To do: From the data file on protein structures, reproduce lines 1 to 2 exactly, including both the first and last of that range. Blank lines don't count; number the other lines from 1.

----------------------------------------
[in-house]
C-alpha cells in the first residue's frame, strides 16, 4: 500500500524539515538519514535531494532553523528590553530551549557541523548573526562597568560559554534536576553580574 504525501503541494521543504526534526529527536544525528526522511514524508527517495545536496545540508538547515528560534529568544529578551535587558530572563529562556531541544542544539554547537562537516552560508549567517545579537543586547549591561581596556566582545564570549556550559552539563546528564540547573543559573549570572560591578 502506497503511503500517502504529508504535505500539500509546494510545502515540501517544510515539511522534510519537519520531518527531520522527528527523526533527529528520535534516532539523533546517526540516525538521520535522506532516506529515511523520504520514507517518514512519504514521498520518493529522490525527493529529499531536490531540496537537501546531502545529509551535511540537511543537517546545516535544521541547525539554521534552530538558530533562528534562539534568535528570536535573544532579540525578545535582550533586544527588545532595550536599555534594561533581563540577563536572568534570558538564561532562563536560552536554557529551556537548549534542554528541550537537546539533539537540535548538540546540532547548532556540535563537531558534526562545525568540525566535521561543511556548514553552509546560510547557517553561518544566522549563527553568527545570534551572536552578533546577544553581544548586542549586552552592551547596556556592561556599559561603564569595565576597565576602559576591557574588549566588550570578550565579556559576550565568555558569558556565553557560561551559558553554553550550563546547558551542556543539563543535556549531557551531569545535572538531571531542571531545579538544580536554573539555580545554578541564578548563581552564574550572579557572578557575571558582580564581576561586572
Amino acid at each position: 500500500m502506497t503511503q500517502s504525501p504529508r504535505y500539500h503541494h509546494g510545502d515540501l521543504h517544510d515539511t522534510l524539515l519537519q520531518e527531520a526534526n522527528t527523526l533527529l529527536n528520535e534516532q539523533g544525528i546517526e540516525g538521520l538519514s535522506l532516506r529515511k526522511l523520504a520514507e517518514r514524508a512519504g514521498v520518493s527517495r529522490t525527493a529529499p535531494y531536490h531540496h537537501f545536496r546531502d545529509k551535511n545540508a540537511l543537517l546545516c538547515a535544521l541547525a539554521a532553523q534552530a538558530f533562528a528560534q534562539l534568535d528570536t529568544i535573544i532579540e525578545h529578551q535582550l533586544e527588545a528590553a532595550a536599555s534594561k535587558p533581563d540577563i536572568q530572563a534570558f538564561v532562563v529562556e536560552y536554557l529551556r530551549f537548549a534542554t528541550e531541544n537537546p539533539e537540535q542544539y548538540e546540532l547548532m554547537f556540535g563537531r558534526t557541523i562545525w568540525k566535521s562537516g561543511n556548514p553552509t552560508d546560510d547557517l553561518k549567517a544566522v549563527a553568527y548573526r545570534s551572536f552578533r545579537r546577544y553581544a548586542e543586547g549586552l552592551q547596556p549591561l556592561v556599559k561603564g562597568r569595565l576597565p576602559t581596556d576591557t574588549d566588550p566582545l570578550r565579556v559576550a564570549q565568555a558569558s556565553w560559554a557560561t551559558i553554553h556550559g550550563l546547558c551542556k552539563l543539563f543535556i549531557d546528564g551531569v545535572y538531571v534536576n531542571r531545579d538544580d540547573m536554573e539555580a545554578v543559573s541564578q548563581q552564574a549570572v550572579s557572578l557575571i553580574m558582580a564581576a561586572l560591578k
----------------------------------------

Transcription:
[in-house]
C-alpha cells in the first residue's frame, strides 16, 4: 500500500524539515538519514535531494532553523528590553530551549557541523548573526562597568560559554534536576553580574 504525501503541494521543504526534526529527536544525528526522511514524508527517495545536496545540508538547515528560534529568544529578551535587558530572563529562556531541544542544539554547537562537516552560508549567517545579537543586547549591561581596556566582545564570549556550559552539563546528564540547573543559573549570572560591578 502506497503511503500517502504529508504535505500539500509546494510545502515540501517544510515539511522534510519537519520531518527531520522527528527523526533527529528520535534516532539523533546517526540516525538521520535522506532516506529515511523520504520514507517518514512519504514521498520518493529522490525527493529529499531536490531540496537537501546531502545529509551535511540537511543537517546545516535544521541547525539554521534552530538558530533562528534562539534568535528570536535573544532579540525578545535582550533586544527588545532595550536599555534594561533581563540577563536572568534570558538564561532562563536560552536554557529551556537548549534542554528541550537537546539533539537540535548538540546540532547548532556540535563537531558534526562545525568540525566535521561543511556548514553552509546560510547557517553561518544566522549563527553568527545570534551572536552578533546577544553581544548586542549586552552592551547596556556592561556599559561603564569595565576597565576602559576591557574588549566588550570578550565579556559576550565568555558569558556565553557560561551559558553554553550550563546547558551542556543539563543535556549531557551531569545535572538531571531542571531545579538544580536554573539555580545554578541564578548563581552564574550572579557572578557575571558582580564581576561586572